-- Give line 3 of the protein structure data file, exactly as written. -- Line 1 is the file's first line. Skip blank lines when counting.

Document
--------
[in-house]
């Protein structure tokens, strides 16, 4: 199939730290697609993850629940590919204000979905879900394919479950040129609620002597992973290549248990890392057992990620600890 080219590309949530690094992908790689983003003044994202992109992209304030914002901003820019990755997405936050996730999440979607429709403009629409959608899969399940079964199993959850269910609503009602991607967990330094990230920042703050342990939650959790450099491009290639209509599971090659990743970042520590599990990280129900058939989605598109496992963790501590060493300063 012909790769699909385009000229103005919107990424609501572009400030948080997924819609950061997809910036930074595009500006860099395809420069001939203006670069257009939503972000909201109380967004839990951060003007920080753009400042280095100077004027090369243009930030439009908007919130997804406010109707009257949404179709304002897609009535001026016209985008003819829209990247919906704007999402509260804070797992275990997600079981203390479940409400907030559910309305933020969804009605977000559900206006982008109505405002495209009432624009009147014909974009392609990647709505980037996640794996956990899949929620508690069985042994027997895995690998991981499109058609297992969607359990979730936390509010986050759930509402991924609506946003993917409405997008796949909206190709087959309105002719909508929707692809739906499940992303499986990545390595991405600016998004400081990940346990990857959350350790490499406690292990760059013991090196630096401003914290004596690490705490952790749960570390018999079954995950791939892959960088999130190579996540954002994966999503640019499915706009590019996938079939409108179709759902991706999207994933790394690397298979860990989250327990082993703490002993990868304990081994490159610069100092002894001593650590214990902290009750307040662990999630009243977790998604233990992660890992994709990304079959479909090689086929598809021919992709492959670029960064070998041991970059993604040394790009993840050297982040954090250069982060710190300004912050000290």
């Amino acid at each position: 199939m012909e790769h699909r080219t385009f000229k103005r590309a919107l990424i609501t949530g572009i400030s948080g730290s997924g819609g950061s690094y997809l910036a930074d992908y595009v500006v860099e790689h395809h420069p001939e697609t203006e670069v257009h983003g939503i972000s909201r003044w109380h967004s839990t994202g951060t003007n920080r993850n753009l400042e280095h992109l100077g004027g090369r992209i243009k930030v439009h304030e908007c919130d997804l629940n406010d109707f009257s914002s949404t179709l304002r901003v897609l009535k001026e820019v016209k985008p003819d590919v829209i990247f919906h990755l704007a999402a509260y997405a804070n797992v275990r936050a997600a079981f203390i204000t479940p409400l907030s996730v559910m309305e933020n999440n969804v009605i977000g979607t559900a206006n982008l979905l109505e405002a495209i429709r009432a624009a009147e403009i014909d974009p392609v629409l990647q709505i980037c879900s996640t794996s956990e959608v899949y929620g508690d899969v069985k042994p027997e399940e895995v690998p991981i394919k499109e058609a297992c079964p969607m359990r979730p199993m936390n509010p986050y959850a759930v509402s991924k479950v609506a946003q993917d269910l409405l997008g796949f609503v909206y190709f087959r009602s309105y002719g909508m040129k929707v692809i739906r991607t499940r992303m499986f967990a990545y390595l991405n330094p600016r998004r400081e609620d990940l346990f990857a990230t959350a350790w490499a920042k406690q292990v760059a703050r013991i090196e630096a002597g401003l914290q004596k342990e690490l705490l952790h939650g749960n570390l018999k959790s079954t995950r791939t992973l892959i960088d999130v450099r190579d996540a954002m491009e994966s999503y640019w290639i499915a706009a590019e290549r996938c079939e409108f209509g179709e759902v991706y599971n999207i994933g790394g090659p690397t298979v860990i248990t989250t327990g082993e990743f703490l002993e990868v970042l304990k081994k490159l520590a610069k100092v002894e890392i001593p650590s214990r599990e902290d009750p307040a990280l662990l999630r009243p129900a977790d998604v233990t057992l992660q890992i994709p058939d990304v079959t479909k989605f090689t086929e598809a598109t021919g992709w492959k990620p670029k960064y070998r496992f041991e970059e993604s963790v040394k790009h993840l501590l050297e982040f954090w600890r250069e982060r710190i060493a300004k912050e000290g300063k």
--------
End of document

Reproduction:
């Amino acid at each position: 199939m012909e790769h699909r080219t385009f000229k103005r590309a919107l990424i609501t949530g572009i400030s948080g730290s997924g819609g950061s690094y997809l910036a930074d992908y595009v500006v860099e790689h395809h420069p001939e697609t203006e670069v257009h983003g939503i972000s909201r003044w109380h967004s839990t994202g951060t003007n920080r993850n753009l400042e280095h992109l100077g004027g090369r992209i243009k930030v439009h304030e908007c919130d997804l629940n406010d109707f009257s914002s949404t179709l304002r901003v897609l009535k001026e820019v016209k985008p003819d590919v829209i990247f919906h990755l704007a999402a509260y997405a804070n797992v275990r936050a997600a079981f203390i204000t479940p409400l907030s996730v559910m309305e933020n999440n969804v009605i977000g979607t559900a206006n982008l979905l109505e405002a495209i429709r009432a624009a009147e403009i014909d974009p392609v629409l990647q709505i980037c879900s996640t794996s956990e959608v899949y929620g508690d899969v069985k042994p027997e399940e895995v690998p991981i394919k499109e058609a297992c079964p969607m359990r979730p199993m936390n509010p986050y959850a759930v509402s991924k479950v609506a946003q993917d269910l409405l997008g796949f609503v909206y190709f087959r009602s309105y002719g909508m040129k929707v692809i739906r991607t499940r992303m499986f967990a990545y390595l991405n330094p600016r998004r400081e609620d990940l346990f990857a990230t959350a350790w490499a920042k406690q292990v760059a703050r013991i090196e630096a002597g401003l914290q004596k342990e690490l705490l952790h939650g749960n570390l018999k959790s079954t995950r791939t992973l892959i960088d999130v450099r190579d996540a954002m491009e994966s999503y640019w290639i499915a706009a590019e290549r996938c079939e409108f209509g179709e759902v991706y599971n999207i994933g790394g090659p690397t298979v860990i248990t989250t327990g082993e990743f703490l002993e990868v970042l304990k081994k490159l520590a610069k100092v002894e890392i001593p650590s214990r599990e902290d009750p307040a990280l662990l999630r009243p129900a977790d998604v233990t057992l992660q890992i994709p058939d990304v079959t479909k989605f090689t086929e598809a598109t021919g992709w492959k990620p670029k960064y070998r496992f041991e970059e993604s963790v040394k790009h993840l501590l050297e982040f954090w600890r250069e982060r710190i060493a300004k912050e000290g300063k």